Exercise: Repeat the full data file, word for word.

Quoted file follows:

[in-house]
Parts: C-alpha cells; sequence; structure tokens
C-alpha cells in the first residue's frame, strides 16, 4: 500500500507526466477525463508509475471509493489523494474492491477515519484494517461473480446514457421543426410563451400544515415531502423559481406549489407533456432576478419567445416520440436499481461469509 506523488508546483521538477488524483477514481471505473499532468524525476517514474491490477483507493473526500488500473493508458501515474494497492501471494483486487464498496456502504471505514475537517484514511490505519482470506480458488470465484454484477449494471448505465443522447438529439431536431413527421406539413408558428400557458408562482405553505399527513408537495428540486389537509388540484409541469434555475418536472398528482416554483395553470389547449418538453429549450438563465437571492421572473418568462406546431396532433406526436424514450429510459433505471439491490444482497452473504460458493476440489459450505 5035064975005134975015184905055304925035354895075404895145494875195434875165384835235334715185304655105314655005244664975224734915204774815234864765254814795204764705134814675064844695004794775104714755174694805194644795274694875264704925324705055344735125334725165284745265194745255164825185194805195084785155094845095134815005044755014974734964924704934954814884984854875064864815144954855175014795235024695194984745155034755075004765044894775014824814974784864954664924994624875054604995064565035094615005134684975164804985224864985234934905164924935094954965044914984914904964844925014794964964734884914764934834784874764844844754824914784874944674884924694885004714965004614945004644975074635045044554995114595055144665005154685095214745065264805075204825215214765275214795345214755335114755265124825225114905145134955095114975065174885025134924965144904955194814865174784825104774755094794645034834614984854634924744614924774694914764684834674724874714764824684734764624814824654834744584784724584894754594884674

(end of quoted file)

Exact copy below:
[in-house]
Parts: C-alpha cells; sequence; structure tokens
C-alpha cells in the first residue's frame, strides 16, 4: 500500500507526466477525463508509475471509493489523494474492491477515519484494517461473480446514457421543426410563451400544515415531502423559481406549489407533456432576478419567445416520440436499481461469509 506523488508546483521538477488524483477514481471505473499532468524525476517514474491490477483507493473526500488500473493508458501515474494497492501471494483486487464498496456502504471505514475537517484514511490505519482470506480458488470465484454484477449494471448505465443522447438529439431536431413527421406539413408558428400557458408562482405553505399527513408537495428540486389537509388540484409541469434555475418536472398528482416554483395553470389547449418538453429549450438563465437571492421572473418568462406546431396532433406526436424514450429510459433505471439491490444482497452473504460458493476440489459450505 5035064975005134975015184905055304925035354895075404895145494875195434875165384835235334715185304655105314655005244664975224734915204774815234864765254814795204764705134814675064844695004794775104714755174694805194644795274694875264704925324705055344735125334725165284745265194745255164825185194805195084785155094845095134815005044755014974734964924704934954814884984854875064864815144954855175014795235024695194984745155034755075004765044894775014824814974784864954664924994624875054604995064565035094615005134684975164804985224864985234934905164924935094954965044914984914904964844925014794964964734884914764934834784874764844844754824914784874944674884924694885004714965004614945004644975074635045044554995114595055144665005154685095214745065264805075204825215214765275214795345214755335114755265124825225114905145134955095114975065174885025134924965144904955194814865174784825104774755094794645034834614984854634924744614924774694914764684834674724874714764824684734764624814824654834744584784724584894754594884674